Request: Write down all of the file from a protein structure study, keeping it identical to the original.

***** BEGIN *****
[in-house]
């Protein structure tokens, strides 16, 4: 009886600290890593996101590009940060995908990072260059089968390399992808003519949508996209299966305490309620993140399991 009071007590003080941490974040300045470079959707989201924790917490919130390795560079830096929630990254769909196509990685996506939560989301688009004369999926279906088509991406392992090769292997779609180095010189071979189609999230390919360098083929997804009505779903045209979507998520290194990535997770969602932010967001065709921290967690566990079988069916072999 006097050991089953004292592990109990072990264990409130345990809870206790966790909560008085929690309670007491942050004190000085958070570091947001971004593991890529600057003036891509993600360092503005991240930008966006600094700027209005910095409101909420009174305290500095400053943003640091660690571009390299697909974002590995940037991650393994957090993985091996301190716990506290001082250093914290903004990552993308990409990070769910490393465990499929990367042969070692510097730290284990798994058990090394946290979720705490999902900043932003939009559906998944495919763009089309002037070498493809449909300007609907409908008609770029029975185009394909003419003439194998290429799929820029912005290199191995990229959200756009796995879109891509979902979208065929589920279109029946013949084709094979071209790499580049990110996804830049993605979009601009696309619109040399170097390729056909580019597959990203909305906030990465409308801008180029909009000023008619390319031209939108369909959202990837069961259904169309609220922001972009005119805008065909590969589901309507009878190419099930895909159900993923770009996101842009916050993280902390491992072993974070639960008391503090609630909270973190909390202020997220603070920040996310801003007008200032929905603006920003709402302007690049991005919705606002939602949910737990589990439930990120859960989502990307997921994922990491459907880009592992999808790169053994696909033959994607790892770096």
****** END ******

[in-house]
């Protein structure tokens, strides 16, 4: 009886600290890593996101590009940060995908990072260059089968390399992808003519949508996209299966305490309620993140399991 009071007590003080941490974040300045470079959707989201924790917490919130390795560079830096929630990254769909196509990685996506939560989301688009004369999926279906088509991406392992090769292997779609180095010189071979189609999230390919360098083929997804009505779903045209979507998520290194990535997770969602932010967001065709921290967690566990079988069916072999 006097050991089953004292592990109990072990264990409130345990809870206790966790909560008085929690309670007491942050004190000085958070570091947001971004593991890529600057003036891509993600360092503005991240930008966006600094700027209005910095409101909420009174305290500095400053943003640091660690571009390299697909974002590995940037991650393994957090993985091996301190716990506290001082250093914290903004990552993308990409990070769910490393465990499929990367042969070692510097730290284990798994058990090394946290979720705490999902900043932003939009559906998944495919763009089309002037070498493809449909300007609907409908008609770029029975185009394909003419003439194998290429799929820029912005290199191995990229959200756009796995879109891509979902979208065929589920279109029946013949084709094979071209790499580049990110996804830049993605979009601009696309619109040399170097390729056909580019597959990203909305906030990465409308801008180029909009000023008619390319031209939108369909959202990837069961259904169309609220922001972009005119805008065909590969589901309507009878190419099930895909159900993923770009996101842009916050993280902390491992072993974070639960008391503090609630909270973190909390202020997220603070920040996310801003007008200032929905603006920003709402302007690049991005919705606002939602949910737990589990439930990120859960989502990307997921994922990491459907880009592992999808790169053994696909033959994607790892770096």